In the assessment, the ITO computed the relief under s. 80J of the IT Act after excluding the liabilities from the aggregate value of the assets. In the appeal before the Tribunal, the Department contended that the observations of the AAC relating to the relief under s. 80J of the Act were ambiguous. The Tribunal considered that the whole question had to be gone into by the ITO in view of the retrospective amendment introduced in s. 80J by way of a new sub-s. (lA) by the Finance (No. 2) Act of 1980. It is thereafter that the aforesaid two questions of law were formulated and referred for the opinion of this Court. We heard counsel.
It is not all expenditure which have been incurred before the commencement of production that are allowed to be capitalised. Only such expenses as are necessary to bring the plant and machinery into existence and to put them in working order that can be considered to be proper for being capitalised. The ITO analysed the expenditure. He applied various proportions for the three periods for the purpose of determining what portion of the expenditure can be allowed to be capitalised. He has excluded the salary up to two months before the first period, namely, June 30, 1972, from consideration. In this period, the expenditure incurred, namely, the salary to the special Officers, travelling and car expenditure, the Tribunal found, was for the purpose of locating the sites where the distillery could be set up. Even if this amount is to be capitalised, it could only be capitalised with the land which would not be entitled to any depreciation. Therefore, the Tribunal rightly found that the expenditure incurred after the location of the site alone should be taken into account for the purpose of capital cost of the plant and during this period, namely, the period ended 30th June, 1972, after considering each item, the ITO allowed a sum of Rs. 7,824 to be capitalised. For the period ended 30th Sept., 1973, the ITO allowed capitalisation of an amount of Rs. 65,346 which included Rs. 28,440 as interest. The rest has been capitalised at 50% thereof. The Tribunal found that only that portion of the expenditure that can be considered as expenditure necessary to bring the assets into existence and to put them in working condition that are allowed to be capitalised. Similarly, for the rest of the period ended on 23rd April, 1974, the ITO capitalised onefourth of the expenditure on salary to special Officers, car expenses, travelling expenses and the payment to Technic Chemia as the correct allocation. These are purely questions of fact and, therefore, no question of law arises.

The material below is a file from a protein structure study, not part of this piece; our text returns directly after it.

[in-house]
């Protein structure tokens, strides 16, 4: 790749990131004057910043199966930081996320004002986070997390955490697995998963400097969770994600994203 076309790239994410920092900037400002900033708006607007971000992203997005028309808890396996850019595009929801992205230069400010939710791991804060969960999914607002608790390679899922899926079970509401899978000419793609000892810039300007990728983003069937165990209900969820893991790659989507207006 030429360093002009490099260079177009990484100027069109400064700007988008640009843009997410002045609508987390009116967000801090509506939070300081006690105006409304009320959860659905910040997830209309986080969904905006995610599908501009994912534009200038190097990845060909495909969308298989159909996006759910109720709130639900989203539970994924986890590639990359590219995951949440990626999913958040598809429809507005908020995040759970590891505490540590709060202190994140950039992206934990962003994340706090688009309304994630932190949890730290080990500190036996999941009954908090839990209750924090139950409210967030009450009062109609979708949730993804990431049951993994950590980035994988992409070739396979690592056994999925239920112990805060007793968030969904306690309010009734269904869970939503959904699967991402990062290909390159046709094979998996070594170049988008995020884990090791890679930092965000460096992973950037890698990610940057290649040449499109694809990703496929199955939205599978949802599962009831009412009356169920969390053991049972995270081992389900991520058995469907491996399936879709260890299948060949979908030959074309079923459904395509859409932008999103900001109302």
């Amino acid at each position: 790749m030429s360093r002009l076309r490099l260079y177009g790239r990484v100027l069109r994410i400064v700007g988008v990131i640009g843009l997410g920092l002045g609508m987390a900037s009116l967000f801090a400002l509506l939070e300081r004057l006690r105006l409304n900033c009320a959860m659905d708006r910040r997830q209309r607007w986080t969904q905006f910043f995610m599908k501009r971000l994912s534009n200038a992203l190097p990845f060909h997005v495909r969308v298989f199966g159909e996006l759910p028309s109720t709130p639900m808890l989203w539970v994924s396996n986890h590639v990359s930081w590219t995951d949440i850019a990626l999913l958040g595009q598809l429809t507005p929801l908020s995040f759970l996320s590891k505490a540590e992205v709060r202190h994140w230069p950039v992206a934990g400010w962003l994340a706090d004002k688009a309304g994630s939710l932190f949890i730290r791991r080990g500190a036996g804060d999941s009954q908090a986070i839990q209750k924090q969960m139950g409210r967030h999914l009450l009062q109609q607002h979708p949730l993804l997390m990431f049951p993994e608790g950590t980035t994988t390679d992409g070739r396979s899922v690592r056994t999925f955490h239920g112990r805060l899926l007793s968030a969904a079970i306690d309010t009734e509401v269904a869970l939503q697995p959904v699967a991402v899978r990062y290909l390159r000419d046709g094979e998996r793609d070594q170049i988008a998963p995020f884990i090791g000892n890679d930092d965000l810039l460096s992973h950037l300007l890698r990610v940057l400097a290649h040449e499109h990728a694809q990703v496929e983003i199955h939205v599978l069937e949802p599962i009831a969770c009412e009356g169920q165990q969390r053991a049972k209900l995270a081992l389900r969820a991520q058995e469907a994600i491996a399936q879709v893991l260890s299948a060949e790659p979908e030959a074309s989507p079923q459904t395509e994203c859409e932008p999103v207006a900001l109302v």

In Challapalli Sugars Ltd. vs. CIT 1974 CTR (SC) 309 : (1975) 98 ITR 167 (SC) : TC29R.273, the Supreme Court held that in determining the cost of fixed assets, all expenditure necessary to bring such assets into existence and to put them in working condition has to be included. In CIT vs. J.K. Cotton Spinning and Weaving Mills Ltd. (1975) 98 ITR 153 (All) : TC29R.298, interest paid to the State Government on the loan taken for setting up the factory, expenses like wages, salaries, insurance premia, etc., were allowed to be capitalised. Where a plant is constructed out of borrowed money, interest paid up to the date of commission of the plant was also allowed to be capitalised and treated as part of the actual cost. The actual cost of a particular asset is a question of fact. On a consideration of the entire facts, the Tribunal came to the conclusion that only an amount of Rs. 1,65,707 out of Rs. 2,79,847 was eligible for capitalisation and formed part of the actual cost of the assets eligible for depreciation, development rebate, etc. We cannot say that this finding is erroneous or otherwise infirm.
Regarding the claim of relief under s. 80J, the Tribunal had only directed the ITO to recompute the capital in accordance with the provisions of s. 80J (lA) of the Act which he has to do in the light of the decisian reported in Lohia Machines Ltd. vs. Union of lndia (1985) 44 CTR (SC) 328 : (1985) 152 ITR 308 (SC) : TC25R.910. The ITO will work out the relief in the light of the aforesaid decision and the amended provision.
Therefore, we answer both the questions in the affirmative, that is, in favour of the Revenue and against the assessee.
[Citation :181 ITR 396]